An Iraqi scientist at Michigan State University has discovered a vaccine for Enterotoxigenic E. coli infections that could save millions of children around the world.
The vaccine, developed by Dr. Mahdi Saeed, which will likely begin human trials during 2010, is No. 36 on Discovery Magazine’s Top 100 list of stories for 2009.
“A working vaccine has the potential to save millions of lives,” Saeed says. “This strain of E. coli has a huge impact on humanity.”
Enterotoxigenic E. coli, responsible for so-called “traveler’s diarrhea,” is blamed for the annual deaths of two to three million children in the developing world, where severe diarrheal illnesses are often fatal.
Enterotoxigenic E. coli is responsible for 60 to 70 percent of all E. coli diarrheal diseases.
Saeed says a vaccine will save untold lives. “The implications are massive,” he says.
The breakthrough that led to the vaccine was a way to overcome the miniscule molecular size of one of the illness-inducing toxins produced by the E. coli bug. It was too tiny to prompt the body’s immune system to react to it, meaning illnesses and usually more severe illnesses results.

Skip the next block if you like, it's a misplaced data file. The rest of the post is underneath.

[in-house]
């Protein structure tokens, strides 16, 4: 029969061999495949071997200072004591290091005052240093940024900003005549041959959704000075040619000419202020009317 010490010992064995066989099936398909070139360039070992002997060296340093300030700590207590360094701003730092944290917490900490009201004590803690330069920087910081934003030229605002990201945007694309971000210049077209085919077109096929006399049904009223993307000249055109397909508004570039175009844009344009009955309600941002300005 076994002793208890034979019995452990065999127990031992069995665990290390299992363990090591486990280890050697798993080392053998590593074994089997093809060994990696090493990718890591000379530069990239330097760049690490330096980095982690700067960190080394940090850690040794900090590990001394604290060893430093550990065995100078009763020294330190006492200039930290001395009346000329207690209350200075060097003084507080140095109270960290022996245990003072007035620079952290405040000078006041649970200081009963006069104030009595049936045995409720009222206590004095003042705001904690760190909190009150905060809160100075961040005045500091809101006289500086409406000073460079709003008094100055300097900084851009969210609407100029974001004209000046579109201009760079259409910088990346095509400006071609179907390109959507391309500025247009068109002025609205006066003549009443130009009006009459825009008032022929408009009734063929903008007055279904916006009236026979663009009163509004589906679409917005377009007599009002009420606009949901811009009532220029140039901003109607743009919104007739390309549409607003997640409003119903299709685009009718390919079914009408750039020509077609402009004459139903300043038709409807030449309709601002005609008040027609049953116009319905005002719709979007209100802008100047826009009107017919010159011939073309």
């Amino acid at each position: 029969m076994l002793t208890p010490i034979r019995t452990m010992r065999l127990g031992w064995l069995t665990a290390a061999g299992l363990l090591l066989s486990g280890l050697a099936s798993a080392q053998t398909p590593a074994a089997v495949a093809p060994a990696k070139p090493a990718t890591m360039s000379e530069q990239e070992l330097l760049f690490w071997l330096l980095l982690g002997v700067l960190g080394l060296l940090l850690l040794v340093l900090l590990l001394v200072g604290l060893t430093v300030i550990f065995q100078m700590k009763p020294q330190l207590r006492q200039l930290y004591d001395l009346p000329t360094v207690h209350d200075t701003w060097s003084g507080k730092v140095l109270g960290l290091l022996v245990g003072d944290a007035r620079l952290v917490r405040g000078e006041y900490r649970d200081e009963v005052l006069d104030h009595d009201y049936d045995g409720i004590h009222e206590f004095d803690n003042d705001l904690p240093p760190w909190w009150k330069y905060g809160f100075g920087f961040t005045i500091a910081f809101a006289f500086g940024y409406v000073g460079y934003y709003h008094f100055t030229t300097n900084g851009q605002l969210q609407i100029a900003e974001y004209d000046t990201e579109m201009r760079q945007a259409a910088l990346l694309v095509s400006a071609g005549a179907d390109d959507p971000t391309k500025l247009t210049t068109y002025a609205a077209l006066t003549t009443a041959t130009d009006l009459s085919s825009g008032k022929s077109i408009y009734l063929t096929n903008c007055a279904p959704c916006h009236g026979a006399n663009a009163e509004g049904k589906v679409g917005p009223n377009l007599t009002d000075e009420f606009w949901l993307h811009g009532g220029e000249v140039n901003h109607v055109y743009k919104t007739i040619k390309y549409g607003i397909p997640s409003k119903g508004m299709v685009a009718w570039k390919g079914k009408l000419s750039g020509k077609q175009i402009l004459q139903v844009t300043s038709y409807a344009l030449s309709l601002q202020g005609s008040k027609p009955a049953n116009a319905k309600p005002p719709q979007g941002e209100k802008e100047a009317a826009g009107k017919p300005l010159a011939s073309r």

Saeed came up with a biological carrier to attach to the toxin and this gets the body to induce a strong immune response. This involved mapping the toxin’s biology and structure during the design of the vaccine.
The MSU professor was partially funded by a $510,000 grant from the National Institute of Allergy and Infectious Diseases. Once the carrier was created in the MSU lab, Saeed’s research team tested it on mice and rabbits.
Saeed holds a Doctorate of Veterinary Medicine from the University of Baghdad, a Ph. D in Infectious Diseases and Master’s In Public Health from the University of Washington, and a degree in Preventive Medicine and Public Health from the American College of Veterinary Preventive Medicine.
Saeed has led the effort for establishing an emerging infectious disease program at MSU. He developed new food safety courses and MSU’s master of food safety program.